One advice: never go on a trip to Taiwan… The heart of Asia will enchant you.
After Iran, Algeria, Georgia, Lebanon, Armenia and Bahrain, I visited another surprising destination: Taiwan. I am really happy to introduce the ninth episode of my Don’t go to… web series. Go check out the previous ones if you haven’t yet and let me know what you think in the comments 😉
This project was sponsored by Awateha & Taïwan tourisme.
Credits: Shot, directed & edited by Tolt Additional footage by Mehdi M'Hamdi Original score by DIMMI Sound design & mix by
Taiwan is just buildings and factories
The first time you found out about this country was probably when you read “Made in Taiwan” on some cheap manufactured product. Maybe now you imagine a land filled with factories and skyscrapers, just like many huge fast-growing Asian cities. But I have to tell you: nature is one of the best assets in Taiwan. Its lush mountains, forest and beaches will enchant all the nature lovers.
Taiwanese nature is lifeless
Be ready for some wildlife observation!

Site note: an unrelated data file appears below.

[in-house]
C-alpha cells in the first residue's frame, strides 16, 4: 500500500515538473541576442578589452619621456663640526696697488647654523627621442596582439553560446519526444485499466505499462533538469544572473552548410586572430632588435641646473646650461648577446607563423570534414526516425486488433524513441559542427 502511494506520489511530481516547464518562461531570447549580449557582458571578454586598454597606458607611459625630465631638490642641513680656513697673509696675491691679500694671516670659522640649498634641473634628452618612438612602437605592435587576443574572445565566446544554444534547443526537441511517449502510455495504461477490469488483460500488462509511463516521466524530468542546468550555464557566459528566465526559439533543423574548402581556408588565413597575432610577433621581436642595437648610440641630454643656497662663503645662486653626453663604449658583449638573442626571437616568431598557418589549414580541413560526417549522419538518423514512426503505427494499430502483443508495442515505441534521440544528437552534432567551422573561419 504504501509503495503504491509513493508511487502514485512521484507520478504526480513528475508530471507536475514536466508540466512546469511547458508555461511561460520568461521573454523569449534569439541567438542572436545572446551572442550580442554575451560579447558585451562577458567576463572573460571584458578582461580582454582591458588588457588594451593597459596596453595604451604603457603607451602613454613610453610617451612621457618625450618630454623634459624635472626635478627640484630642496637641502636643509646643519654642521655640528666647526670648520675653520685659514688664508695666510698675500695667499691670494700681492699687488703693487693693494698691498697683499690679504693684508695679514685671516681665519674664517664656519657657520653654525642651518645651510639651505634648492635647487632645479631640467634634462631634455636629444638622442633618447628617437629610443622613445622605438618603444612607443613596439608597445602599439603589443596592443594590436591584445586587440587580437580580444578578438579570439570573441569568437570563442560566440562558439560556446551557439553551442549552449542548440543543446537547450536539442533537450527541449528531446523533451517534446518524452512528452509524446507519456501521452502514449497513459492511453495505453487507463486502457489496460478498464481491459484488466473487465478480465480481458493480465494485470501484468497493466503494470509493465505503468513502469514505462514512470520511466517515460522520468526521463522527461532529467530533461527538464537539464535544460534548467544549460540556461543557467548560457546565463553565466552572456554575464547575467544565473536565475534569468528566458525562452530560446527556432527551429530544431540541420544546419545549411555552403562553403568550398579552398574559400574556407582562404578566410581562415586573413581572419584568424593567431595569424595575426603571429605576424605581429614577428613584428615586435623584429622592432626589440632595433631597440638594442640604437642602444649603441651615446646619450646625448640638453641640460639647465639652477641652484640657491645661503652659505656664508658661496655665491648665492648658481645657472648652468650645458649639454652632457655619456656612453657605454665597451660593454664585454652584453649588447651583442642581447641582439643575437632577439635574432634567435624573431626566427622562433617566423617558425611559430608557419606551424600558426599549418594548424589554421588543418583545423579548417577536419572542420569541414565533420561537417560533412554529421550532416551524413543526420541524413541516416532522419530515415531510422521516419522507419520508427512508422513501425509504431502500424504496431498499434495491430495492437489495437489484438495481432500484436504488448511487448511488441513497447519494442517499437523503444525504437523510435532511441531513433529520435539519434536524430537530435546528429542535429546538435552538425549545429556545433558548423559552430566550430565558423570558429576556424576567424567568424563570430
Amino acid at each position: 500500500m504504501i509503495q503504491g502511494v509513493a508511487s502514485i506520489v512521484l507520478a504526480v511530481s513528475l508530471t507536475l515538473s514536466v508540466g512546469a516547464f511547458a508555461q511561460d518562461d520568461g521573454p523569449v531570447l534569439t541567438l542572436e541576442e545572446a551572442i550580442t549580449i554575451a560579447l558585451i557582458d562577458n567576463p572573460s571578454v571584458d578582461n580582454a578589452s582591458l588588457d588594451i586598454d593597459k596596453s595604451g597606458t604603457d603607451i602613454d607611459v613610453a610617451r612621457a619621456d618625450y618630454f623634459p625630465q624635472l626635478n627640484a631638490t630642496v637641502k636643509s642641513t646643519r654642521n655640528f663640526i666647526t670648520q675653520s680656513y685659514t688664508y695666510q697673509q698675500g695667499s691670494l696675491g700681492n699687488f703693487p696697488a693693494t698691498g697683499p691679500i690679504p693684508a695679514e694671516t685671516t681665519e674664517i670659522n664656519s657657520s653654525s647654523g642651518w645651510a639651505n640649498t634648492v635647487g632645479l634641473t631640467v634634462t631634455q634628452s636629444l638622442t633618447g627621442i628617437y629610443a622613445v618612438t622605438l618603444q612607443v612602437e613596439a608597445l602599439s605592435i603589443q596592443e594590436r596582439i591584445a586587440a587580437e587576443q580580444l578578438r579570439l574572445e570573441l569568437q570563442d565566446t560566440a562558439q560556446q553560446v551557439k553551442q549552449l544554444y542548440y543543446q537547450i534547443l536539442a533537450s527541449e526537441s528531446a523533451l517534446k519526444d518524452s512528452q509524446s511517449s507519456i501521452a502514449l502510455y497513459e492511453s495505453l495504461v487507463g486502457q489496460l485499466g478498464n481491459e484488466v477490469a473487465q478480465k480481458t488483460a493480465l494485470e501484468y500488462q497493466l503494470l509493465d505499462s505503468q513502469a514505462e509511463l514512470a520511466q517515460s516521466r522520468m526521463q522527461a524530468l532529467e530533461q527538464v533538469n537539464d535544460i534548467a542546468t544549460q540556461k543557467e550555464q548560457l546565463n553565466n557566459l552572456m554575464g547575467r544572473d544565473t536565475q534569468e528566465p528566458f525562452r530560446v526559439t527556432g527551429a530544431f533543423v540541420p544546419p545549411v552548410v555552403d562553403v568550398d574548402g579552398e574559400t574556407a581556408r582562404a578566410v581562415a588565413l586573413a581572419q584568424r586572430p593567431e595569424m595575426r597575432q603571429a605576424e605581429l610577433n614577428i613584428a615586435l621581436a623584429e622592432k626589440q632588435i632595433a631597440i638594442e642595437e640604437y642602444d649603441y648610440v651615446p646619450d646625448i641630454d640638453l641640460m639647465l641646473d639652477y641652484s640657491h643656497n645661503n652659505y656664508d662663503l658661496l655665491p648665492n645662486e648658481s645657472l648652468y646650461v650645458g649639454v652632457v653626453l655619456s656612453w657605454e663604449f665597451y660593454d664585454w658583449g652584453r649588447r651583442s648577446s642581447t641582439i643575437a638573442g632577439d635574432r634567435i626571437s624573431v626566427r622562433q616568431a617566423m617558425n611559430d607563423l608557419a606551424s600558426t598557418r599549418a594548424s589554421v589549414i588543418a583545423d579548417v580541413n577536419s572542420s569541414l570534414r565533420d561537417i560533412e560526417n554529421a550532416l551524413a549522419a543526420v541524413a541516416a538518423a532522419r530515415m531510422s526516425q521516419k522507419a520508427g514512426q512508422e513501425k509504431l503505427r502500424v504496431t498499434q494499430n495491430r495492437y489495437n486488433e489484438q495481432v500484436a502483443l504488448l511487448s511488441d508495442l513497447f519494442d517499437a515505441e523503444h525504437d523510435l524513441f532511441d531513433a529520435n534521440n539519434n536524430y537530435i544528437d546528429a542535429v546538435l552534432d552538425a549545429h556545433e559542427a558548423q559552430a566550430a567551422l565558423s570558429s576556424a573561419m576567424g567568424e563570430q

Taiwanese temples are humdrum
Unlike Mainland China, Taiwan didn’t experience the Cultural Revolution, which caused much damage to Chinese people and their cultural heritage. So even though the country is much smaller than its neighbour, you’ll never get bored with these fascinating temples.
Taiwan is not a destination for outdoor lovers
Still thinking you can’t find a proper hike in Taiwan? Well, go try Zhuilu Old Trail,you won’t be disappointed!
I mean… Look at these landscapes…
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Taiwanese culture is not so diversified
Before Chinese immigrants settled in Taiwan, from the 18th century, the Formosa island was mainly ruled by the Dutch and the Spanish. And before Europeans, the ancestors of today’s Taiwanese aborigines had lived there for thousands of years. Just add the Japanese influence (Japan occupied the island for 50 years until its defeat in WWII) and that’s how you get this amazing mix of cultures that makes Taiwan so colourful!
Taiwan has no gastronomy
Since gastronomy is an essential part of a culture, Taiwanese cuisine was obviously not only influenced by mainland China, but also by indigenous people and Japan. In addition to chicken, rice, pork and soy, seafood is also a very common ingredient, as for most island nations.